And the excitement doesn’t stop there!  If you’re in the greater Statesboro area, then you should know that the third annual The Write Place Festival takes place next week.  I am especially excited for the main event, which takes place on Thursday, November 14th, at 7 PM in the Emma Kelly Theatre.  This year, six incredible local writers will be reading their work in the Festival.  Readers include GSU faculty member and fiction writer Sarah Domet; GSU faculty member and poet Christina Olson; GSU alum, faculty member, and poet Zach Bush; GSU alum and novelist Jordan Fennell; and Maya Van Wagenen, a local fifteen year old and multi-category winner of last year’s Write Place high school literary awards competition, whose first book is coming out in 2014: Popular: Vintage Wisdom for a Modern Geek (you may be thinking to yourself, oh, how cute, she’s fifteen, but really you should be thinking to yourself, oh my God, she’s fifteen and she’s an absolute firecracker of a writer with a dynamic and original voice and just wow).  I’ll be signing books after the reading, and am again proud and humbled and honored and all of the other adjectives to be part of this wonderful event and included in this group of writers, big bowl of birdseed or not.  You can find more information about the Festival and see the dates and times for the full schedule of events here.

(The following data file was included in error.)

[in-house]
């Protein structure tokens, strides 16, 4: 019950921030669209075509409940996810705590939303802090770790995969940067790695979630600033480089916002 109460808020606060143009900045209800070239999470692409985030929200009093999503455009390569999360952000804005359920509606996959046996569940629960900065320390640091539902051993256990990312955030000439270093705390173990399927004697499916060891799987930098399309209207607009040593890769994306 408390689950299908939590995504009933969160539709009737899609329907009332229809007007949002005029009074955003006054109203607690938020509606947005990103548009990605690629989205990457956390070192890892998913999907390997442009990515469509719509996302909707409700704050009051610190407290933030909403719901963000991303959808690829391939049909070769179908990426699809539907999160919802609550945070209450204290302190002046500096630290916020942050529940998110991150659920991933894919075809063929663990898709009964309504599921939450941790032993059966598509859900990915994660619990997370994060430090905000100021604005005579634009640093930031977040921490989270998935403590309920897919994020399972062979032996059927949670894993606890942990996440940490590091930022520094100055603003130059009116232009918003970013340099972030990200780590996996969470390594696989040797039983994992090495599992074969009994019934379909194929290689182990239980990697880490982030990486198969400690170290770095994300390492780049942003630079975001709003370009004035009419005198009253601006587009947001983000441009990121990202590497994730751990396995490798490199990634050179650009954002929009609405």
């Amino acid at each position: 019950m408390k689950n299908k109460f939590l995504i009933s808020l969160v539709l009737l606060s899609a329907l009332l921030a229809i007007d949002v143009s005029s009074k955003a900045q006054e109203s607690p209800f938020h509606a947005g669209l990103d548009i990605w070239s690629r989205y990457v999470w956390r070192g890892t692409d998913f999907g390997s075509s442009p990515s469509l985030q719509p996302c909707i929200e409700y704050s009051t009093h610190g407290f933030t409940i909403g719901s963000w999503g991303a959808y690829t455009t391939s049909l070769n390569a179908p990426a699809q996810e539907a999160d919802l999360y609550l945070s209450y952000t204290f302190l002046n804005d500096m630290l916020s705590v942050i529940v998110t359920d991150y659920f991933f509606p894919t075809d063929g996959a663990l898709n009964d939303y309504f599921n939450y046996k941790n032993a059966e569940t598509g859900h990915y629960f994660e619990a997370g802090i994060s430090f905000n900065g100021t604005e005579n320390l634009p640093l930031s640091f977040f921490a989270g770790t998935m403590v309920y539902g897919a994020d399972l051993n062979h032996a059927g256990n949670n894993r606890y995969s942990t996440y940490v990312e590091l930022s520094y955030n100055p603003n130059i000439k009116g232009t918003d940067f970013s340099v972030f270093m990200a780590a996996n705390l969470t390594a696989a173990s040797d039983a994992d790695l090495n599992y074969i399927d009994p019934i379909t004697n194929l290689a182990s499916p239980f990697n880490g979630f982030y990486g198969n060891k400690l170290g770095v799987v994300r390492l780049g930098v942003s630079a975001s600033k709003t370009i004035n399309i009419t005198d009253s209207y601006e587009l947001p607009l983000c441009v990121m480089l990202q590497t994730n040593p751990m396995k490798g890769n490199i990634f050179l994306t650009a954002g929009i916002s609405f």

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American Horror Story Is Kind Of Horrible (Episode Four)

This is a sentence I never thought I’d write, but: I’m kind of bad at watching TV. I missed the last two episodes of American Horror Story, but, from what I’ve heard, it sounds like that’s not necessarily a bad thing, since what I’ve heard mostly involved whimpering and saying that all innocence died in the last episode.  I did catch episode four, and here are my thoughts.  Just imagine them like Tweets I was too lazy to send while watching the episode.  Oh, and: spoilers.  Though I mean, really, I think we’re all pretty clear on what’s going to happen all season.

Also, it’s Halloween.  Here’s a picture of Alice B. Toklas refusing to wear her Yoda costume.

NOT HAPPY SHE IS.

NOT HAPPY SHE IS.

 

Here it goes.

American Horror Story

Coven

Episode Four

“Fearful Pranks Ensue”

Continue reading

What’s Really Horrible About American Horror Story